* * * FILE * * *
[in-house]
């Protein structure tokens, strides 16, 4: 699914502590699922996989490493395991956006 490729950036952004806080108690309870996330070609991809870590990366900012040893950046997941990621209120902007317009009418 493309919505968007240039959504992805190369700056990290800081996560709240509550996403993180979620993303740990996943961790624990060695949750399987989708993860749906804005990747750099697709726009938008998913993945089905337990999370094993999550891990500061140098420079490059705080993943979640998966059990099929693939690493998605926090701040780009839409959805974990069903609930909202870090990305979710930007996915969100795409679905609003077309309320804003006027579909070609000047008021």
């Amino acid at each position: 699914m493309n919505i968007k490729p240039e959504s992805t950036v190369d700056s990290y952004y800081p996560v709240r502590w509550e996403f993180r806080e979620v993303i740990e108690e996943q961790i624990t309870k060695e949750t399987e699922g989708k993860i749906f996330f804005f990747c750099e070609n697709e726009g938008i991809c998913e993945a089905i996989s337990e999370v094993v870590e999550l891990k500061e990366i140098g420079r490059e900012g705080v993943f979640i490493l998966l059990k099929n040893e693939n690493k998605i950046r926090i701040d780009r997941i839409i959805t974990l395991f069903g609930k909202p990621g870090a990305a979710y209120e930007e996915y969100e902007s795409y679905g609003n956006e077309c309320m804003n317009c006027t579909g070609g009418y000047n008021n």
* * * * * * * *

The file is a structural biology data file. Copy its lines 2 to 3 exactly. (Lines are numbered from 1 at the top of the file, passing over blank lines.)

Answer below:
């Protein structure tokens, strides 16, 4: 699914502590699922996989490493395991956006 490729950036952004806080108690309870996330070609991809870590990366900012040893950046997941990621209120902007317009009418 493309919505968007240039959504992805190369700056990290800081996560709240509550996403993180979620993303740990996943961790624990060695949750399987989708993860749906804005990747750099697709726009938008998913993945089905337990999370094993999550891990500061140098420079490059705080993943979640998966059990099929693939690493998605926090701040780009839409959805974990069903609930909202870090990305979710930007996915969100795409679905609003077309309320804003006027579909070609000047008021």
């Amino acid at each position: 699914m493309n919505i968007k490729p240039e959504s992805t950036v190369d700056s990290y952004y800081p996560v709240r502590w509550e996403f993180r806080e979620v993303i740990e108690e996943q961790i624990t309870k060695e949750t399987e699922g989708k993860i749906f996330f804005f990747c750099e070609n697709e726009g938008i991809c998913e993945a089905i996989s337990e999370v094993v870590e999550l891990k500061e990366i140098g420079r490059e900012g705080v993943f979640i490493l998966l059990k099929n040893e693939n690493k998605i950046r926090i701040d780009r997941i839409i959805t974990l395991f069903g609930k909202p990621g870090a990305a979710y209120e930007e996915y969100e902007s795409y679905g609003n956006e077309c309320m804003n317009c006027t579909g070609g009418y000047n008021n």